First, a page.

The piece “Whalefall” is a 30×40 inch oil painting depicting a person in the abyss reaching up for the coral-filled shallows while surrounded by deep sea creatures. It represents how unrealistic aspirations can blind someone to what they already have. Photo courtesy of Evelyn Chow.

A dinosaur fanatic, senior Evelyn Chow (she/her) spends around 18 hours a week creating physical and digital art inspired by biology and natural phenomena. 

“I made this hanging sculpture based on a phylogenetic tree of pterosaurs. I use these as a way to express my interest in the subject, but also to comment on human behaviors,” Chow said.

“Sometimes I create pieces about critiquing society, for example on topics such as political polarization or climate change.”

Chow’s fascination with dinosaurs began in elementary school, when she bought a mini encyclopedia for little kids and watched a few documentaries in class. She finds dinosaurs especially interesting because their unique abilities adapted to enable them to survive. Last year, Chow painted pterodactyls on a pole between the 800 and 900 building.

“I forgot about dinosaurs for a while and then I brought it back. I was in freshman year, I was like, ‘Whoa, this is kind of cool,’” Chow said.

Chow creates art through various mediums such as digital art, oil painting, watercolor, sculpture and paper collage.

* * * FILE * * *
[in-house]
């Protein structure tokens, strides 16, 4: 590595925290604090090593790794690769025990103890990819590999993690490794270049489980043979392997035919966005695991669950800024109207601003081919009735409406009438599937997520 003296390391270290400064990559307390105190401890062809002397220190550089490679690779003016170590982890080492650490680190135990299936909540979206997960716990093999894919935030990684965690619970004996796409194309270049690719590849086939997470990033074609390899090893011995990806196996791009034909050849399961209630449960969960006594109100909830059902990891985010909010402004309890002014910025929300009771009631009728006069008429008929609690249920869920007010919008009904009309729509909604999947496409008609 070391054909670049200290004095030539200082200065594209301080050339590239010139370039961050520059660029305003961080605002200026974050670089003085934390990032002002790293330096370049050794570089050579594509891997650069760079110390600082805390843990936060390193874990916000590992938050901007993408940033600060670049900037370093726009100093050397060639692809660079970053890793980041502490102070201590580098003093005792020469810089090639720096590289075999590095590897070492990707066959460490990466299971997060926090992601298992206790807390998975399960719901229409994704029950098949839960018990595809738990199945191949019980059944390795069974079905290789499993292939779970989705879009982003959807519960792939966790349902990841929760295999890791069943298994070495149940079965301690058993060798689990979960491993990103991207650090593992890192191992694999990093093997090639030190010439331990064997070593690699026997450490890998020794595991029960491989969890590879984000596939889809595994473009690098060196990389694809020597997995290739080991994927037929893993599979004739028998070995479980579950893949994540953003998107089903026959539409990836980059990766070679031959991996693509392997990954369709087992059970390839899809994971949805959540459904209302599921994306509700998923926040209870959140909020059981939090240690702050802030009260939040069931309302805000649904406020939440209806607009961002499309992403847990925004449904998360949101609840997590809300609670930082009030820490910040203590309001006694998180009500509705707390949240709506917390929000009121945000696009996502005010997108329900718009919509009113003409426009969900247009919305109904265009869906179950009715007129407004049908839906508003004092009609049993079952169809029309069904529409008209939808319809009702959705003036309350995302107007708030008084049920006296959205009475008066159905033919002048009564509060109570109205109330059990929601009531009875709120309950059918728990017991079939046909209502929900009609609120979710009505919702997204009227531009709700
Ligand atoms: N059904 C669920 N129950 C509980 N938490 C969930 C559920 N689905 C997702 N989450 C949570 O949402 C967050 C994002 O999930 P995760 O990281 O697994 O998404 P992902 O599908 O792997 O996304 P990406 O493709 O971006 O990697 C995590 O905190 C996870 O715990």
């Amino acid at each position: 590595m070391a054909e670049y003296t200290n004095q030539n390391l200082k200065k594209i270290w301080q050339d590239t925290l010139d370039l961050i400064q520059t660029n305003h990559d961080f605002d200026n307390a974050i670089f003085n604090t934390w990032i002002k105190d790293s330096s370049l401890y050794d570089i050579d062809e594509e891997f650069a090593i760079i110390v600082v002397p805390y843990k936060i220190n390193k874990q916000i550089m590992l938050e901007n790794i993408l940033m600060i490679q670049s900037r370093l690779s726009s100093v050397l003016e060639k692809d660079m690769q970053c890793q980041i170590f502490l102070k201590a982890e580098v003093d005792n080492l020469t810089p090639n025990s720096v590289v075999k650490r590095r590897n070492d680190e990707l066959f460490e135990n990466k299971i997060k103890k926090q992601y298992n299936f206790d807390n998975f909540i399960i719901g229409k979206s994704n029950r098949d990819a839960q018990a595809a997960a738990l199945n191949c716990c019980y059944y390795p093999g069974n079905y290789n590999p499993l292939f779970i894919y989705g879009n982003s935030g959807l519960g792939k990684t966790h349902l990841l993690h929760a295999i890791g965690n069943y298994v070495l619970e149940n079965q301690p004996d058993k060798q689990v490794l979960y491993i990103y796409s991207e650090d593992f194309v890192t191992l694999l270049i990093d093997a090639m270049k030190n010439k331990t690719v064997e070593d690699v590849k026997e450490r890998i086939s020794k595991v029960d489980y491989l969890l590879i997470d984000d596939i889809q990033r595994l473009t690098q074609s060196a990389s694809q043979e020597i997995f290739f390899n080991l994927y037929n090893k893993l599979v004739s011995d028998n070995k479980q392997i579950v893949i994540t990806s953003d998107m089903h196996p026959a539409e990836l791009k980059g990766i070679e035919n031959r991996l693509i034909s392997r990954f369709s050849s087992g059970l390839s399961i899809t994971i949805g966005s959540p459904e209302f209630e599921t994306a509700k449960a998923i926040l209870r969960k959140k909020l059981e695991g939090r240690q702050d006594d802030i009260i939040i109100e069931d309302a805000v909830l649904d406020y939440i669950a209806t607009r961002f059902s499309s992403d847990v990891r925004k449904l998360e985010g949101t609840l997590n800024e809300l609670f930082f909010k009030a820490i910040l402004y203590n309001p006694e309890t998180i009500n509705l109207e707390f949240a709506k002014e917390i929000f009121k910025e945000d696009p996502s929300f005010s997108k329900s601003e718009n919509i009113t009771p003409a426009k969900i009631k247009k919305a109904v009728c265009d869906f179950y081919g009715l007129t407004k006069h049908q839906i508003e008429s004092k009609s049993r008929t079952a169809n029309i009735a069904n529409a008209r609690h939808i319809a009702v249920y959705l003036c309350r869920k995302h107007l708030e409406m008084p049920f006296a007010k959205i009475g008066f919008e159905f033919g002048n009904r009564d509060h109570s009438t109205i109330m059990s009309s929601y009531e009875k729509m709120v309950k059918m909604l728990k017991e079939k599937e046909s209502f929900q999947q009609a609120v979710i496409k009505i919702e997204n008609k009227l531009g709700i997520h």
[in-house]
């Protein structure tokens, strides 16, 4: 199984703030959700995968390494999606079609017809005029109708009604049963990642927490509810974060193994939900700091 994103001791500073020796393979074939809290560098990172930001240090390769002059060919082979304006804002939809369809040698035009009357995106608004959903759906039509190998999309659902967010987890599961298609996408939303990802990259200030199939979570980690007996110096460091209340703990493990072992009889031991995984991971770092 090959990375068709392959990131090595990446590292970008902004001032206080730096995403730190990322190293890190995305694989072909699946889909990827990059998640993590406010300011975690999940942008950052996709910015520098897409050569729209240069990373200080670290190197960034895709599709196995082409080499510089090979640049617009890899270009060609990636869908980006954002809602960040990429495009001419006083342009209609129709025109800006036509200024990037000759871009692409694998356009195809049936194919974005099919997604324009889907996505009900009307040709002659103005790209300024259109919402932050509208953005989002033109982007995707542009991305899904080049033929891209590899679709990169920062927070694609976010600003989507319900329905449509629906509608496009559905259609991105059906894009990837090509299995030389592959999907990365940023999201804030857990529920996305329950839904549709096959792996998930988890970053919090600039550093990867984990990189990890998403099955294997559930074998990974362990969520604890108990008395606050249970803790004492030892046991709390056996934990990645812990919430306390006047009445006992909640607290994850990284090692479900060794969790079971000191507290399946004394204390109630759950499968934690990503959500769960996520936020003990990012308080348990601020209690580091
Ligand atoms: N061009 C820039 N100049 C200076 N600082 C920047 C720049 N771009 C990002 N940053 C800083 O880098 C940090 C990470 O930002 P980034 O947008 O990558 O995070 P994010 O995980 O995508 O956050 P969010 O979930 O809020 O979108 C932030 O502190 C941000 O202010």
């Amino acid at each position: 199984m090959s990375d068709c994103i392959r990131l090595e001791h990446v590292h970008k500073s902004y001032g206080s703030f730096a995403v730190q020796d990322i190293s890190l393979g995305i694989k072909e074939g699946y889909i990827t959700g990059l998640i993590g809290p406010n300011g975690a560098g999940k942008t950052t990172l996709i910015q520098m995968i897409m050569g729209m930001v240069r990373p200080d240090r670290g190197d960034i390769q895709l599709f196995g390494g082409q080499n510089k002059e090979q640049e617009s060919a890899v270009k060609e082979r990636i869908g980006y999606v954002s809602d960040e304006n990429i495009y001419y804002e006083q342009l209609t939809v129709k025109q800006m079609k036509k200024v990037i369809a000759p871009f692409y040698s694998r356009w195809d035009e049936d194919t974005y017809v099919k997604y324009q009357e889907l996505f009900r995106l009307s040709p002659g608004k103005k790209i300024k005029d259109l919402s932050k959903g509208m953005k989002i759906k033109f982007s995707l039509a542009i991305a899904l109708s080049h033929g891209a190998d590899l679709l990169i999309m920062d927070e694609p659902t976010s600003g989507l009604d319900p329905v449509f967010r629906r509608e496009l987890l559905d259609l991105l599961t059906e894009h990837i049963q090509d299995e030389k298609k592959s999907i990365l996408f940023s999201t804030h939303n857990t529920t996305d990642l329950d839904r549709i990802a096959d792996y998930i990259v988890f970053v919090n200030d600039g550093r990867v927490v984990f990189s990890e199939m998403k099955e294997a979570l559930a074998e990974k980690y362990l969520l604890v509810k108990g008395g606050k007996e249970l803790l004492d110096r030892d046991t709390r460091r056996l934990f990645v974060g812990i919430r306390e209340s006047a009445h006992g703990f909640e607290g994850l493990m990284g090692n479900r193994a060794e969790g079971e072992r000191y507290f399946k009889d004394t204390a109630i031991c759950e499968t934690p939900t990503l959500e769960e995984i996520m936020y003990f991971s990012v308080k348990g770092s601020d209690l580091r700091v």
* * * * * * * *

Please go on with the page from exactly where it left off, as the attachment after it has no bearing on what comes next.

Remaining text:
“It really depends on the project and what I want out of it, like if I want more of something that is physically closer to the audience, I would use something 3D to give that feeling. If I want something more clean or something with really bright colors that you might not be able to get in real life, I would use digital,” she said.

Next fall, Chow plans to take her art to the next level by studying at the Rhode Island School of Design. She currently wants to major in illustration, graphic design or film animation.

“My goal is to eventually work in entertainment, such as making concept art for games or movies or making independent projects,” Chow said. “It really depends on what happens in college. I’m not completely sure yet, but I know this is kind of a path I want to go down because it’s something I’m the most interested in.”

Art has brought Chow numerous benefits, such as building her resilience when having to redo artwork she spent multiple hours creating. Her favorite aspects of art are watching her skills develop and communicating personal ideas.

“You can convey your messages in a subtle way. Your art might be referencing one thing but not everyone might get it so it’s kind of like an inside joke, but it’s not a joke. I think that’s really important. Art is expression.” 

 

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About the Contributor
Klaira Zhang (she/her)
Klaira Zhang (she/her), Co-Editor-in-Chief, Co-Business Manager
Senior Klaira Zhang is the Co-Editor-in-Chief and Co-Business Manager of Nordic News for the 2022-2023 school year. She is excited to lead Nordic staff members, continuing to strive as a historically trailblazing publication and amplify unheard voices through quality writing. This year, Klaira’s main goals are to improve digital channels and promote DEI. Outside journalism, Klaira is involved in serving on the officer teams of DECA and FBLA.